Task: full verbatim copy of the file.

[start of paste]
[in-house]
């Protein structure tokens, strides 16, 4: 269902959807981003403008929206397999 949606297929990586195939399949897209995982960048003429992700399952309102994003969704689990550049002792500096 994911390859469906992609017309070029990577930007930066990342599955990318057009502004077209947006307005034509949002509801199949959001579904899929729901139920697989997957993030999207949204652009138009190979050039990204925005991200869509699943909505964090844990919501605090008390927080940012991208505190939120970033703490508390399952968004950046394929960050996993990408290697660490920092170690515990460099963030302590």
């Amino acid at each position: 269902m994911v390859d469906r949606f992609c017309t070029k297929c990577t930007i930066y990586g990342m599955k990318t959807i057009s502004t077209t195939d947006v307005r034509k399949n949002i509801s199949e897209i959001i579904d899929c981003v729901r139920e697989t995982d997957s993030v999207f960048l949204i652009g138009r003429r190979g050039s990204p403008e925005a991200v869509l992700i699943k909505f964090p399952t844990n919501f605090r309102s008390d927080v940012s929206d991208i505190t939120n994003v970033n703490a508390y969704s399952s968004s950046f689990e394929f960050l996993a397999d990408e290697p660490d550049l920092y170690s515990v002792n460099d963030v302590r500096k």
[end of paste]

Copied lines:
[in-house]
């Protein structure tokens, strides 16, 4: 269902959807981003403008929206397999 949606297929990586195939399949897209995982960048003429992700399952309102994003969704689990550049002792500096 994911390859469906992609017309070029990577930007930066990342599955990318057009502004077209947006307005034509949002509801199949959001579904899929729901139920697989997957993030999207949204652009138009190979050039990204925005991200869509699943909505964090844990919501605090008390927080940012991208505190939120970033703490508390399952968004950046394929960050996993990408290697660490920092170690515990460099963030302590």
């Amino acid at each position: 269902m994911v390859d469906r949606f992609c017309t070029k297929c990577t930007i930066y990586g990342m599955k990318t959807i057009s502004t077209t195939d947006v307005r034509k399949n949002i509801s199949e897209i959001i579904d899929c981003v729901r139920e697989t995982d997957s993030v999207f960048l949204i652009g138009r003429r190979g050039s990204p403008e925005a991200v869509l992700i699943k909505f964090p399952t844990n919501f605090r309102s008390d927080v940012s929206d991208i505190t939120n994003v970033n703490a508390y969704s399952s968004s950046f689990e394929f960050l996993a397999d990408e290697p660490d550049l920092y170690s515990v002792n460099d963030v302590r500096k």